US Banks and the 10 Billion Mark

The Global Financial Crisis of 2008 unleashed a series of regulatory changes around the world aimed to overcome the market flaws that led to the collapse of several financial institutions and billions of dollars spent on bailout programs. As a direct response, in 2010 the US Congress passed the Dodd-Frank Wall Street Reform and Consumer Protection Act. Among other important changes, Dodd-Frank tightened up the regulatory framework for commercial banks, especially for large institutions considered to be an important conduit of the financial meltdown that took place between 2007-2009.

Specifically, under Dodd-Frank institutions with more than 10 billion in assets are subject to a stricter set of regulations which includes caps to fee income and the obligation to conduct annual stress tests. These more demanding regulatory requirements impose extra costs, and perhaps this exactly why the size distribution of commercial banks in the US has changed in recent years. The following figure shows the size distribution of commercial banks (roughly 200 of them) with assets between 9 and 11 billion dollars before and after Dodd-Frank was enacted.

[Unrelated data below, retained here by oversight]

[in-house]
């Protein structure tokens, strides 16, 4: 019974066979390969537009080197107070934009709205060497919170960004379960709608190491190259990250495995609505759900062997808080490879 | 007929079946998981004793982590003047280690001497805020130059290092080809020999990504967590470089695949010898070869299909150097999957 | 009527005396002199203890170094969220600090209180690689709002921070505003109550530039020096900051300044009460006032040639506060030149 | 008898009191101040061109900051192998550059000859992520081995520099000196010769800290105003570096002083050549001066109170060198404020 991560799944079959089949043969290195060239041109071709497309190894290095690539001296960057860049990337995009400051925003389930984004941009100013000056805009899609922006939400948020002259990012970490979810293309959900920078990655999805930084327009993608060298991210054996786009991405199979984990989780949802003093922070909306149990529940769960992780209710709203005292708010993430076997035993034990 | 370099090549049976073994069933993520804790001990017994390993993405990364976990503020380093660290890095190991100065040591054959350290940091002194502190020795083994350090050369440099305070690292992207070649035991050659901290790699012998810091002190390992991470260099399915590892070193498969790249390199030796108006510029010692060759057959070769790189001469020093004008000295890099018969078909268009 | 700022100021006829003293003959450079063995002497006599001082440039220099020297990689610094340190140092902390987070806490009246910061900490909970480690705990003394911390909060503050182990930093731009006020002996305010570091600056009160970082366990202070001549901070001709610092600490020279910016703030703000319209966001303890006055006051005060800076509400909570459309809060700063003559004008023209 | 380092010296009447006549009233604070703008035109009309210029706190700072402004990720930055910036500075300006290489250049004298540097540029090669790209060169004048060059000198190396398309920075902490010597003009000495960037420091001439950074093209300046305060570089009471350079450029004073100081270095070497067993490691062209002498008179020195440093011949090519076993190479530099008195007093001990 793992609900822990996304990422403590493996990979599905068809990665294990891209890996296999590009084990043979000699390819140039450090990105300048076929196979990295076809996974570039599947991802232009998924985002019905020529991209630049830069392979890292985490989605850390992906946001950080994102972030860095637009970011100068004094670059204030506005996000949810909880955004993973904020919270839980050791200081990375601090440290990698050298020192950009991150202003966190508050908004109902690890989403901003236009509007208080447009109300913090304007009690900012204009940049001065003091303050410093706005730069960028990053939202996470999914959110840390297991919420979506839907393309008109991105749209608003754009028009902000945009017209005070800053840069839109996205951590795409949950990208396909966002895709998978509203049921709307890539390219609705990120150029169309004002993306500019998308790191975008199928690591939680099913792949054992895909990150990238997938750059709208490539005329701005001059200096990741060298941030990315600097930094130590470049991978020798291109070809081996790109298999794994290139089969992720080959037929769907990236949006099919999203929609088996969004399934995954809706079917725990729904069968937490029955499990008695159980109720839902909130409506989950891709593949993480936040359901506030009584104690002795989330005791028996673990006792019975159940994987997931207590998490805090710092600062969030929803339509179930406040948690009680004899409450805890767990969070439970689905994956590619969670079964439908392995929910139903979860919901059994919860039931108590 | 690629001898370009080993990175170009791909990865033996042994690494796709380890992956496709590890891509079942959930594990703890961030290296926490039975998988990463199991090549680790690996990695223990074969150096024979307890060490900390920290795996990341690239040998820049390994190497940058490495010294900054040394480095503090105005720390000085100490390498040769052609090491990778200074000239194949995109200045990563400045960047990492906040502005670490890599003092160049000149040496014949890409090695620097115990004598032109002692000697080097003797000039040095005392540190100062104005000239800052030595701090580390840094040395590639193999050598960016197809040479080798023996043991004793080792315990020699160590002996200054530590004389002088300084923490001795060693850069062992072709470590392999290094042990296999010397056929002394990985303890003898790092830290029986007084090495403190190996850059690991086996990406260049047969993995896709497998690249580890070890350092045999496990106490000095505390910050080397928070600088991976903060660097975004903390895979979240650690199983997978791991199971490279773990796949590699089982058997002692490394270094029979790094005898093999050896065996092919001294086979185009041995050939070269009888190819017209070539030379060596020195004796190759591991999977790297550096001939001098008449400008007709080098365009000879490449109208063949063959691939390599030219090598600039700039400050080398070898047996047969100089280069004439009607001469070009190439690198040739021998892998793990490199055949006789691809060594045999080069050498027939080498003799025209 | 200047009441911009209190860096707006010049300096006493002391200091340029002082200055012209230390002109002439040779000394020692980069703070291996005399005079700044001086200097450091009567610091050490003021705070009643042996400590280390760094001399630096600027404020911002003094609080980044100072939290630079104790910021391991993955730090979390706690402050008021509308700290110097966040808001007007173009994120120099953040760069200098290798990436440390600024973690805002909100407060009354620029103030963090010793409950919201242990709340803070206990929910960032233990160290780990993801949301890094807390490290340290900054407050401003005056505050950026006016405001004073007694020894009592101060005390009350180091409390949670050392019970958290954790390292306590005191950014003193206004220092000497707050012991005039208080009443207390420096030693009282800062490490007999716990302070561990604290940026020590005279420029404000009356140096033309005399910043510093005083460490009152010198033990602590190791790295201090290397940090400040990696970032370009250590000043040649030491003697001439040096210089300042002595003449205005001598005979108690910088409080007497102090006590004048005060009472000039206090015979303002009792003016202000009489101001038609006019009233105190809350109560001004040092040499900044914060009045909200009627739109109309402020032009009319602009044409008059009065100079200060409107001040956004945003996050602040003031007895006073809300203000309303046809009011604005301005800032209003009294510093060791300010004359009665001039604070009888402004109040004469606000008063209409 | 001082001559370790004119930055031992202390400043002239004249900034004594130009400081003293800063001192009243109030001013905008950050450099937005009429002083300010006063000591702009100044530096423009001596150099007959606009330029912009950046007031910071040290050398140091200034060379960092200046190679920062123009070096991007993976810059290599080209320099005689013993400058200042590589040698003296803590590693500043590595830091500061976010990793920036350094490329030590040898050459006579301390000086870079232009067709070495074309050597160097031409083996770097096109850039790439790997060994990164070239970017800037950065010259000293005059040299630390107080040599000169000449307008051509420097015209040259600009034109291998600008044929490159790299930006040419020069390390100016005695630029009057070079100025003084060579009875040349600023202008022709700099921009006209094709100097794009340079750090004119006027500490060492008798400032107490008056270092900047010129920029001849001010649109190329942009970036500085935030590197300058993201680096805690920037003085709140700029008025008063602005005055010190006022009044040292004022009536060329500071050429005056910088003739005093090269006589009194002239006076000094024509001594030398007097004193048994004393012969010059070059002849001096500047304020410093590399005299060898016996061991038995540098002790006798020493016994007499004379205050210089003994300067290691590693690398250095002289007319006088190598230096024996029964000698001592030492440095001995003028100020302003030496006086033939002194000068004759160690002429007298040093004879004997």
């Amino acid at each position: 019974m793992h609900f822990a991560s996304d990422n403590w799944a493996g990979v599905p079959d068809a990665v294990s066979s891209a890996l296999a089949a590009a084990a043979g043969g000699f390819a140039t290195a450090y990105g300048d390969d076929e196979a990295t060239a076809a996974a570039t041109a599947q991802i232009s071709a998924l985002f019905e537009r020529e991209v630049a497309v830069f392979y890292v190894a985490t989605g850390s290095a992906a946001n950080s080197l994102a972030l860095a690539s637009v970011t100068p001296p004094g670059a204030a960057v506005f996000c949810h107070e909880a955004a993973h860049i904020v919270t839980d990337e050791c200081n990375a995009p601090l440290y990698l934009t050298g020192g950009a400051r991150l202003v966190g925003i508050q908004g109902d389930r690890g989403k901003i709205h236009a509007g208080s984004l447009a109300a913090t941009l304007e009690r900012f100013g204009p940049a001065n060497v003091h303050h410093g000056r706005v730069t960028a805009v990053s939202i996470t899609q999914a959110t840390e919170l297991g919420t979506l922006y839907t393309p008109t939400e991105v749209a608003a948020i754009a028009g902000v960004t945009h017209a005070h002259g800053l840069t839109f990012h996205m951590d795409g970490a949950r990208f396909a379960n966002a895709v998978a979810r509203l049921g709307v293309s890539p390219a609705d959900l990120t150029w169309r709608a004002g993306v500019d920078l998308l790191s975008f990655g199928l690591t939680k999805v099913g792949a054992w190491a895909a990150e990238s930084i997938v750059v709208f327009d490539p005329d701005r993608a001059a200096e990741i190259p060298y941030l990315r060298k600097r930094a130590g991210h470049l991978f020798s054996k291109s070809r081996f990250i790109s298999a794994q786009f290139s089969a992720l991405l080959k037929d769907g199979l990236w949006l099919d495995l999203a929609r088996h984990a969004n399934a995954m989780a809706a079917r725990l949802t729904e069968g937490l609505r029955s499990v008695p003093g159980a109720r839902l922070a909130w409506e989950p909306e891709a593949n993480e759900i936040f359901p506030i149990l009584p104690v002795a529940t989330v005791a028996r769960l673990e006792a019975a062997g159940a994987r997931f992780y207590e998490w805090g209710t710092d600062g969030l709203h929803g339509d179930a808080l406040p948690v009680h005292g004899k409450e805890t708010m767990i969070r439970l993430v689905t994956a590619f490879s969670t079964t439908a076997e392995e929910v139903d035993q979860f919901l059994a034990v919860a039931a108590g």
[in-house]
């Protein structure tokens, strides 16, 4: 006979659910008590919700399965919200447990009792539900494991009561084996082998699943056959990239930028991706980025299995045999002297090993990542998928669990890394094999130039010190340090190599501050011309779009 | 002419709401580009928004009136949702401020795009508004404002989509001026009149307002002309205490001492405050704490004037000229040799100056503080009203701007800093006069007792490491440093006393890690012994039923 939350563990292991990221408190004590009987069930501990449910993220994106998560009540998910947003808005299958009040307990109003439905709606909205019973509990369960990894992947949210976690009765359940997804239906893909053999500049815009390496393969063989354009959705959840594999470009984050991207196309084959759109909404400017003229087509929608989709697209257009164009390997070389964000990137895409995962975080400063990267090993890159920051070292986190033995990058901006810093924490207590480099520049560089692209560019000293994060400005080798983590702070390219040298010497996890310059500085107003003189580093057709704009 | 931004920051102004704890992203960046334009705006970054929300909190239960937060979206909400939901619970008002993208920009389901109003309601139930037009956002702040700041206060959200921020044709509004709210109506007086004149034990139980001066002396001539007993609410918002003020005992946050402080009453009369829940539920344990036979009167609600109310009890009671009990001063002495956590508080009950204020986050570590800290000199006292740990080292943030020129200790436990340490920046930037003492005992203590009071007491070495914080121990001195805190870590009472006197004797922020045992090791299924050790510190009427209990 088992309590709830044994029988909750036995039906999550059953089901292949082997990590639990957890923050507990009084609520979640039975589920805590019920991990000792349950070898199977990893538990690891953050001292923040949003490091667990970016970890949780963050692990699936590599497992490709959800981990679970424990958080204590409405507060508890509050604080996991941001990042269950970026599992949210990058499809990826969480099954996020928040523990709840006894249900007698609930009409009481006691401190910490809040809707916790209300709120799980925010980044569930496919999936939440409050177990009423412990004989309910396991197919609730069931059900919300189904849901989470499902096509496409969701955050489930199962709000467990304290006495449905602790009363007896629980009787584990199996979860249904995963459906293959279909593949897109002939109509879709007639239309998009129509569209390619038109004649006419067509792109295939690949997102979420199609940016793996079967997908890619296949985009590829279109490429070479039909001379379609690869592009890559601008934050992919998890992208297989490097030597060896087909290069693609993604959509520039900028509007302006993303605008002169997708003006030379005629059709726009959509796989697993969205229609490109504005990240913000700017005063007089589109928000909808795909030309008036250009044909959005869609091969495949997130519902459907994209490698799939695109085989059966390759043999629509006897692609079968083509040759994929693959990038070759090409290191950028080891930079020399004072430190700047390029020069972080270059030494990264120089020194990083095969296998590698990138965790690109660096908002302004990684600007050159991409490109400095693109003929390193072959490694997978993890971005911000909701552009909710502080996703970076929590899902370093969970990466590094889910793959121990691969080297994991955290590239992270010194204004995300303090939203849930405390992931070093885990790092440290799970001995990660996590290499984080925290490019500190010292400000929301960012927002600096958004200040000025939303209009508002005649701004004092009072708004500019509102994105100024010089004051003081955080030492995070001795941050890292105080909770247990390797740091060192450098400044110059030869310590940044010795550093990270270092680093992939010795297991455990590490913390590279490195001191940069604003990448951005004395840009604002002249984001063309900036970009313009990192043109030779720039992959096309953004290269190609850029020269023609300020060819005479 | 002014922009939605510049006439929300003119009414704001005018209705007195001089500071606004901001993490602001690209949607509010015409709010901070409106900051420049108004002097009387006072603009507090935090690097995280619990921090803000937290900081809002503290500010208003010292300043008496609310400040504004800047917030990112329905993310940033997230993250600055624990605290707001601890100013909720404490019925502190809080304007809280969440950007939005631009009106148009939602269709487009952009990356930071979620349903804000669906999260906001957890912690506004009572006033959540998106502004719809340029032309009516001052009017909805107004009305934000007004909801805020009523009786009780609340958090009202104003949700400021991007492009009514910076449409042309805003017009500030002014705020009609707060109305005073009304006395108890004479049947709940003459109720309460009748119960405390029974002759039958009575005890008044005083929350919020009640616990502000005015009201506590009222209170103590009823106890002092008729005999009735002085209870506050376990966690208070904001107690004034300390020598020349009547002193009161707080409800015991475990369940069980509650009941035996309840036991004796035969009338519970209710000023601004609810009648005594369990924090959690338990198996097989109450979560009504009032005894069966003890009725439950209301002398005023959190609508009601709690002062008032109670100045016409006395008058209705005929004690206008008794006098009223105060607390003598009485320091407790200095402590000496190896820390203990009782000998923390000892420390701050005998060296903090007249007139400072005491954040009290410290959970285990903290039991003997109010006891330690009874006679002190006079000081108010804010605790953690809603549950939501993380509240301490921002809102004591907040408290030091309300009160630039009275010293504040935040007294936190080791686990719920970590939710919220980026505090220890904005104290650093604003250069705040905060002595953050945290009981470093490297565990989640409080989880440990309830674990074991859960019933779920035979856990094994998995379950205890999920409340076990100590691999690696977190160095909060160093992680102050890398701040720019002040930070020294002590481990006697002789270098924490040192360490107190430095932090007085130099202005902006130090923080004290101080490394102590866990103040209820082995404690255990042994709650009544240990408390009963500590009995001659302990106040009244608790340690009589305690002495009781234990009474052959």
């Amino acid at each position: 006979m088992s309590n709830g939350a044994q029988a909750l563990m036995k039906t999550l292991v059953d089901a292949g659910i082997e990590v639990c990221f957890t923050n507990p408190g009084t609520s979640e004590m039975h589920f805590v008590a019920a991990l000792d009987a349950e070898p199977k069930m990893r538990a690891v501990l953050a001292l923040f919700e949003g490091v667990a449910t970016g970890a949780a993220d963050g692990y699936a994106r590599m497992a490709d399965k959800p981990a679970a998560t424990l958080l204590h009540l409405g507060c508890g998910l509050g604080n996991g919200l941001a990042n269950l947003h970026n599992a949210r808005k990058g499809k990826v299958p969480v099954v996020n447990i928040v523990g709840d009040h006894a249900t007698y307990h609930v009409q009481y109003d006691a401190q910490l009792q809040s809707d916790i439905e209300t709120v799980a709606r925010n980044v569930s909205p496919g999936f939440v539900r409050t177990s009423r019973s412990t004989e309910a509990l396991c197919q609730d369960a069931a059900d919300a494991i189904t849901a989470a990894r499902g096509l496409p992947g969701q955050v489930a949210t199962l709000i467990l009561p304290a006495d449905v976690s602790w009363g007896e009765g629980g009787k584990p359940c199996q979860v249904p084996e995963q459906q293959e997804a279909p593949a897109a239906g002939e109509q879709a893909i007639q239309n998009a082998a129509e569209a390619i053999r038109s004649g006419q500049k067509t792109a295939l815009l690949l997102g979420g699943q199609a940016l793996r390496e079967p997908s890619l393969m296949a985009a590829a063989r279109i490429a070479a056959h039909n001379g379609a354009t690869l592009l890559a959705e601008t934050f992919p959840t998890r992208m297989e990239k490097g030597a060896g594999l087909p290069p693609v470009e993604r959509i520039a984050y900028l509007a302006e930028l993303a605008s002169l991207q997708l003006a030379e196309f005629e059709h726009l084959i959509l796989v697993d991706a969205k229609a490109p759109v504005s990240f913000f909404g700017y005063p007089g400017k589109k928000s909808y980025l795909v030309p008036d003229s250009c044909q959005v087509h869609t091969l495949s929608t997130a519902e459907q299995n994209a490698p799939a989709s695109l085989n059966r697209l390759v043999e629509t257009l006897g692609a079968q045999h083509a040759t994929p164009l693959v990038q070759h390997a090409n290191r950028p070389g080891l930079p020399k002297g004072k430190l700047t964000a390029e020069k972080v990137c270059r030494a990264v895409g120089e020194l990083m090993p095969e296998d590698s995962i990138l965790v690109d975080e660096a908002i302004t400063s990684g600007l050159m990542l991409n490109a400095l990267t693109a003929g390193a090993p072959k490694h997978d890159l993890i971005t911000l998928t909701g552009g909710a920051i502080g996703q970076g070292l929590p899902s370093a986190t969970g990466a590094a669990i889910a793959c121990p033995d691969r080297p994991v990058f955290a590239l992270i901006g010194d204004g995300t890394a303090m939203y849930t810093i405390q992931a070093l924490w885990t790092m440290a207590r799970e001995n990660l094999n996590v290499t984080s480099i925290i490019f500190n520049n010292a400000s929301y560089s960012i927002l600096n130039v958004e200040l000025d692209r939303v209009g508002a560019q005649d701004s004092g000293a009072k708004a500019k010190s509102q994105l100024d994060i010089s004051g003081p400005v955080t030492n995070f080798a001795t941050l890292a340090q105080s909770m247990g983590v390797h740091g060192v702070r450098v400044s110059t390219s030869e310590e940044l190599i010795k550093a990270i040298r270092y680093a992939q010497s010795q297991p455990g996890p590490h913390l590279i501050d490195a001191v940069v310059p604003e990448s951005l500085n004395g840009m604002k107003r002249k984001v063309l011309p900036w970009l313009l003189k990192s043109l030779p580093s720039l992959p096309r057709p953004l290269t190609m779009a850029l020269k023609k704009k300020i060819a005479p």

dodd_frank_mark

The fact that currently a larger proportion of banks are observed below the 10 billion mark (relative to before the change in regulation) may constitute an instance of regulatory arbitrage. So as to avoid a stricter regulatory environment and higher operation costs, banks in the US purposely remain below the 10 billion mark. To do so, these financial institutions may decide to slow down their credit production or transition towards less conventional banking models such as the so-called originate-to-distribute model. Hence, lower lending growth and/or higher market risk (through bank securitisation for instance) could amount to unintended consequences of this key reform.

Earlier this year, the Trump administration successfully rollbacked some of Dodd-Frank’s most important provisions, effectively increasing the threshold for banks to be subject to stricter federal oversight. It is yet to be seen how these new changes will reshape the US banking sector.

 

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